The Skycap News team wanted to have some fun today and present our readers some lesser known tourist attractions around the world. Many of our readers will be familiar with the more common locales across the USA and numerous tourist resorts elsewhere. In fact,we had a lengthy conversation with a couple today about their first road trip to Myrtle Beach. That’s a feature article coming soon! Skycap News loves Myrtle Beach but, we wanted everyone to wander off the beaten path this weekend and introduce an attraction with a “little more bite,” Snagov Monastery.
On a small island located in a lake outside of Bucharest stands Snagov Monastery which, is reputed to be the burial place of “Vlad the Impaler,” inspiration for Bram Stoker’s “Dracula.” Initially founded in the 14th century and later revived via a painstaking excavation in 1933, the monastery at first glance is a seemingly simple place of worship enjoying the topographical isolation a water-locked island brings.
One could write a novel about the legend of “Vlad the Impaler” but, that has already been done! However, the story goes that after a lifetime of bloodthirsty acts, Vlad Tepes III was entombed in the church as per his request. A number of archaeologists and historians have worked to confirm whether this narrative is fact or simple apocrypha and none have had the opportunity to firmly establish that in fact, the dictator was laid to rest on the isle. Several have tried to bring some finality to this argument after having removed several of the burial stones located within. However, all that was unearthed was a mix of human and horse bones, but nothing that concretely affirms the possibility of Dracula’s interment.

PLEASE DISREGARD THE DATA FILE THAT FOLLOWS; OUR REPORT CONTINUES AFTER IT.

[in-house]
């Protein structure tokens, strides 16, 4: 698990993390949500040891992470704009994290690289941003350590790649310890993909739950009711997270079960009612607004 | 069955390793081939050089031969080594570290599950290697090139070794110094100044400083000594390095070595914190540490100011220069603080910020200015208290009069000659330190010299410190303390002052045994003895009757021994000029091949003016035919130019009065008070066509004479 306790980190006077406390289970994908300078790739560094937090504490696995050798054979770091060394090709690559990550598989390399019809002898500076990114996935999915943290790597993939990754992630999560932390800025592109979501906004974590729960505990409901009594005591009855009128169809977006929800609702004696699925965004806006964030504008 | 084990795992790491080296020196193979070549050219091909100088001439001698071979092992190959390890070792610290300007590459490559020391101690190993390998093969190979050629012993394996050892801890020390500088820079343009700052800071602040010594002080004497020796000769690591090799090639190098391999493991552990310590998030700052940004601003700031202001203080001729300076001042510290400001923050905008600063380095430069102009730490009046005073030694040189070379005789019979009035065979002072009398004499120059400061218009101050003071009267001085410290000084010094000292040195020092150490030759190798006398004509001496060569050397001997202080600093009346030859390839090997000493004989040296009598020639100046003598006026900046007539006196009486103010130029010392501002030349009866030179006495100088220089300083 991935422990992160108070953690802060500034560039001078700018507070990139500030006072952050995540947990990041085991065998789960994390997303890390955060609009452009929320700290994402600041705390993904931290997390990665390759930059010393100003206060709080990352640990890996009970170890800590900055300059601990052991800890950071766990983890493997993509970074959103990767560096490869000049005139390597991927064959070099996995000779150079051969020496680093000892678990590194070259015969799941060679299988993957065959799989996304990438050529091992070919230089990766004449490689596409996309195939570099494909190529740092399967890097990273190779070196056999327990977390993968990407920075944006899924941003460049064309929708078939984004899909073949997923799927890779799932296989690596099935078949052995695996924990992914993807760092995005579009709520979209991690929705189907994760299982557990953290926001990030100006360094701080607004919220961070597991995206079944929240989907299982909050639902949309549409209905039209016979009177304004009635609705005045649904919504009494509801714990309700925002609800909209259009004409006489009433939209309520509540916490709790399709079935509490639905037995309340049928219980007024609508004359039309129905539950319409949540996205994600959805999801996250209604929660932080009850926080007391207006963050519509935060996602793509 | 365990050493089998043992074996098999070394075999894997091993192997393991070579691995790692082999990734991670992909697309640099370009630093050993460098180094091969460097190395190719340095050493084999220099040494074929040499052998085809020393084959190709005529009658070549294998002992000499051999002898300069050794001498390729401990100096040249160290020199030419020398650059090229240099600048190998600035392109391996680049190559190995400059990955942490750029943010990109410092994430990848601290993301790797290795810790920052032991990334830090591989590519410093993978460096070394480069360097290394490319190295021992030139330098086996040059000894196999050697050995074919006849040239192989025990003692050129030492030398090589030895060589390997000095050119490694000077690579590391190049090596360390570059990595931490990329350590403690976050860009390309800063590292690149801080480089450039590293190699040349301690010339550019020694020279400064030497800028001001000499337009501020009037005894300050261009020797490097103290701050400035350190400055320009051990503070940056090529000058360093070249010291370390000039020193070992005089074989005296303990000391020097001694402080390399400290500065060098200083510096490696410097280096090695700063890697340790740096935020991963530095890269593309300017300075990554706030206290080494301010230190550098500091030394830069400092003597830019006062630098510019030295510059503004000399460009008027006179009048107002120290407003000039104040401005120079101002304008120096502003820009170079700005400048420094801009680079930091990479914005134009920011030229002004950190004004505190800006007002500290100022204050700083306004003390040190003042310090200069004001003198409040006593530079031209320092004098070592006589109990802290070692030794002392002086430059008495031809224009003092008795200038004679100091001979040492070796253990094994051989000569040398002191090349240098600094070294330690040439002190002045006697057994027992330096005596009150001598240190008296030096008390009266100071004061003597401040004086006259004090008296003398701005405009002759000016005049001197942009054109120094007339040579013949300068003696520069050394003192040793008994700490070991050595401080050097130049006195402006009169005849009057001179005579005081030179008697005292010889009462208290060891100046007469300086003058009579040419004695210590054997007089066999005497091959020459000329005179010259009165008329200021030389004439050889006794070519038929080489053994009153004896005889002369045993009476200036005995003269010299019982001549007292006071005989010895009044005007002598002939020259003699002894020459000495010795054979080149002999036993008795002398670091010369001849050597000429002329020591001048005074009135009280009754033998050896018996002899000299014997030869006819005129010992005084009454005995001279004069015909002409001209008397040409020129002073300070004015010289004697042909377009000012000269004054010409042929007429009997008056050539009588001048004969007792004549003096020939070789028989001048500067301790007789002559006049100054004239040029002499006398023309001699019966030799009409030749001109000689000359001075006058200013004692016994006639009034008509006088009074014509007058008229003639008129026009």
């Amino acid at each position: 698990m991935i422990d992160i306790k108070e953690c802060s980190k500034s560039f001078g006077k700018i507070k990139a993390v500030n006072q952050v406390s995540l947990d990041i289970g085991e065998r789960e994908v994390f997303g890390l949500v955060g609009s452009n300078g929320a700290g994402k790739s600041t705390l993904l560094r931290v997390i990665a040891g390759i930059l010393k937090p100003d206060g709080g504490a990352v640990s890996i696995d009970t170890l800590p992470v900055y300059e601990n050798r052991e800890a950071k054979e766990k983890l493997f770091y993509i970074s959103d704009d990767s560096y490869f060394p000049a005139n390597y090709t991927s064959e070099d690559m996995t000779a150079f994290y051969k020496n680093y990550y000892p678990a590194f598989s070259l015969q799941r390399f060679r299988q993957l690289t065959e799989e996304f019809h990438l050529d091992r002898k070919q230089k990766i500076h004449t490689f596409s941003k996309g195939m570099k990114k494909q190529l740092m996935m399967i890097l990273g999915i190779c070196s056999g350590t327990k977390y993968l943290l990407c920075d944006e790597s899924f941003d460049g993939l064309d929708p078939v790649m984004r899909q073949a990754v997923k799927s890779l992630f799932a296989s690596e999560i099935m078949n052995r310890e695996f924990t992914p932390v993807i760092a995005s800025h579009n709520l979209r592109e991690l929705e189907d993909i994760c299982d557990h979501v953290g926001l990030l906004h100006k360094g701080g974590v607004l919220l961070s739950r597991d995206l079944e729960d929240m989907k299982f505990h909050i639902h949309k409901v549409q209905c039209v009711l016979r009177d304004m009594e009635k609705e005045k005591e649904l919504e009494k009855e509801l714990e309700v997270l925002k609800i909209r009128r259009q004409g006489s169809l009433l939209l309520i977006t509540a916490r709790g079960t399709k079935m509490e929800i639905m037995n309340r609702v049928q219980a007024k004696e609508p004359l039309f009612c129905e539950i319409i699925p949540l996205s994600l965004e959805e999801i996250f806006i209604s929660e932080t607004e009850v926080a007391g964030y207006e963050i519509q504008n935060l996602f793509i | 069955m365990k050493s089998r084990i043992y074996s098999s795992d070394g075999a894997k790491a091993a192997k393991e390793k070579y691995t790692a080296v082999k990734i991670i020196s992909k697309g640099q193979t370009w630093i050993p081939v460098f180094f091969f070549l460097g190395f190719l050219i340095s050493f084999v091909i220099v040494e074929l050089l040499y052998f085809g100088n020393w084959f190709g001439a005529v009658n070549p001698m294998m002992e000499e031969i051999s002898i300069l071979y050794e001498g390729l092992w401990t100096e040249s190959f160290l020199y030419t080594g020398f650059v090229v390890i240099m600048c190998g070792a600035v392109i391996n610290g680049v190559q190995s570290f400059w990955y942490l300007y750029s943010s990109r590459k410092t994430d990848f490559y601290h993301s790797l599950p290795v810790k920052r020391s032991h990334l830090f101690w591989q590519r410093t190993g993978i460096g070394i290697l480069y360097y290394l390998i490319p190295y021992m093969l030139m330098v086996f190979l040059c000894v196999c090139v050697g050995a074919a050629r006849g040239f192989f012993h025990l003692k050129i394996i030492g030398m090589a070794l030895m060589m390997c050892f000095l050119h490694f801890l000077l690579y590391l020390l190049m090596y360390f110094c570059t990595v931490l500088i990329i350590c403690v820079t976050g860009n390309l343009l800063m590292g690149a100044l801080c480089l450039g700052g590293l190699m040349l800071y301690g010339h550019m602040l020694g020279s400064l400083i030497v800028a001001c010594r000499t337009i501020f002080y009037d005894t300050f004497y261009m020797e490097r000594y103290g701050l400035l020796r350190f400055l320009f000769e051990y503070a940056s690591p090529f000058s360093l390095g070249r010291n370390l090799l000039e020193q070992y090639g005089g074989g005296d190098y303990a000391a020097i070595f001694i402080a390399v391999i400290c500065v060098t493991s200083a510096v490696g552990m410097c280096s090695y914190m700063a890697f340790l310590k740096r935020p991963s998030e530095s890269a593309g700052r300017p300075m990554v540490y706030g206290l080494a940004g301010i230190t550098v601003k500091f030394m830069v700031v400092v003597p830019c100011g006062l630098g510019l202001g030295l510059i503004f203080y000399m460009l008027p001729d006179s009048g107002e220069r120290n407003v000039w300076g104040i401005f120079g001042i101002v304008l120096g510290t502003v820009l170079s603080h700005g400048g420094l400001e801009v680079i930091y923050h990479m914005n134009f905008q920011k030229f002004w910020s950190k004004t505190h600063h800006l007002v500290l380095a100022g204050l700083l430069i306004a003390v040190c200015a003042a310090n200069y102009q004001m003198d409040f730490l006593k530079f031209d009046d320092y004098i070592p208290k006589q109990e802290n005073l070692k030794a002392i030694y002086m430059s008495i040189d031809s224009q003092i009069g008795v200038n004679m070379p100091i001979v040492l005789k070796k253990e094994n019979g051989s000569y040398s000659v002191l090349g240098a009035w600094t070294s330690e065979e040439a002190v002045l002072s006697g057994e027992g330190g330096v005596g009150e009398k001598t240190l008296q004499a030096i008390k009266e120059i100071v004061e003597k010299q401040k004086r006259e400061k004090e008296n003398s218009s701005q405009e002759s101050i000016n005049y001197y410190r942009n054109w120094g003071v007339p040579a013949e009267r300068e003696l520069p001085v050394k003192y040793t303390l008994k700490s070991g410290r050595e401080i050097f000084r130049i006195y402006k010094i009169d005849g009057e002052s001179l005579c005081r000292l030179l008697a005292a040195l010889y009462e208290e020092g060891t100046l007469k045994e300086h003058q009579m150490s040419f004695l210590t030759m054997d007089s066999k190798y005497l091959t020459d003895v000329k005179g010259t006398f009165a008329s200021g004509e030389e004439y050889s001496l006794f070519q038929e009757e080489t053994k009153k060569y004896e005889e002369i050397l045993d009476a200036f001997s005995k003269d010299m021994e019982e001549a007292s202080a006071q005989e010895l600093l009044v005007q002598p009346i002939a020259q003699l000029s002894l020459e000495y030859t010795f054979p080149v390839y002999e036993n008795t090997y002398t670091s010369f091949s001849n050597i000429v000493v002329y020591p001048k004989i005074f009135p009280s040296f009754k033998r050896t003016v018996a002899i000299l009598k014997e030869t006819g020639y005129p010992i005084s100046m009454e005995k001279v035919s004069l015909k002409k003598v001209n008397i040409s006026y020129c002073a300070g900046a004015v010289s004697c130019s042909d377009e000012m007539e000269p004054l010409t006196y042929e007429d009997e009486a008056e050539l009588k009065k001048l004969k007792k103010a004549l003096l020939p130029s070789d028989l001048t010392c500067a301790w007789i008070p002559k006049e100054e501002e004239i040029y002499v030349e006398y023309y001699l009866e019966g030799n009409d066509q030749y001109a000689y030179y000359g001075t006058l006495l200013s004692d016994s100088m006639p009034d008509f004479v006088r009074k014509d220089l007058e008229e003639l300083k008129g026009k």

Most historians believe that the former Prince of Wallachia was indeed entombed in a monastery during the Comana area. The locals not wanting to lose tourist intrigue or revenue, take full liberty to spread a myth that while potentially spurious, prolongs a long-standing legend.
The more traditional means of entry to Snagov Monastary is a small boat ride steered by a local tour guide. A footbridge was built several years ago to provide better access and view the grave. The grounds are nicely kept and the inside exhibits amazing eye appeal. It must be noted that you may or may not have to pay a fee to a fee for snapping a few photos.
The Romanian government began strategies to capitalize on the church’s unverifiable history by assembling plans to build and amusement theme park in Snagov called “Dracula Park.” Thankfully, everyone came to their senses and canceled all plans for commercial development in 2006.
While many do not think of Romania as a hotbed of tourism, it, does reward the adventurous soul a unique look at historical legend as well as unquestionable beauty.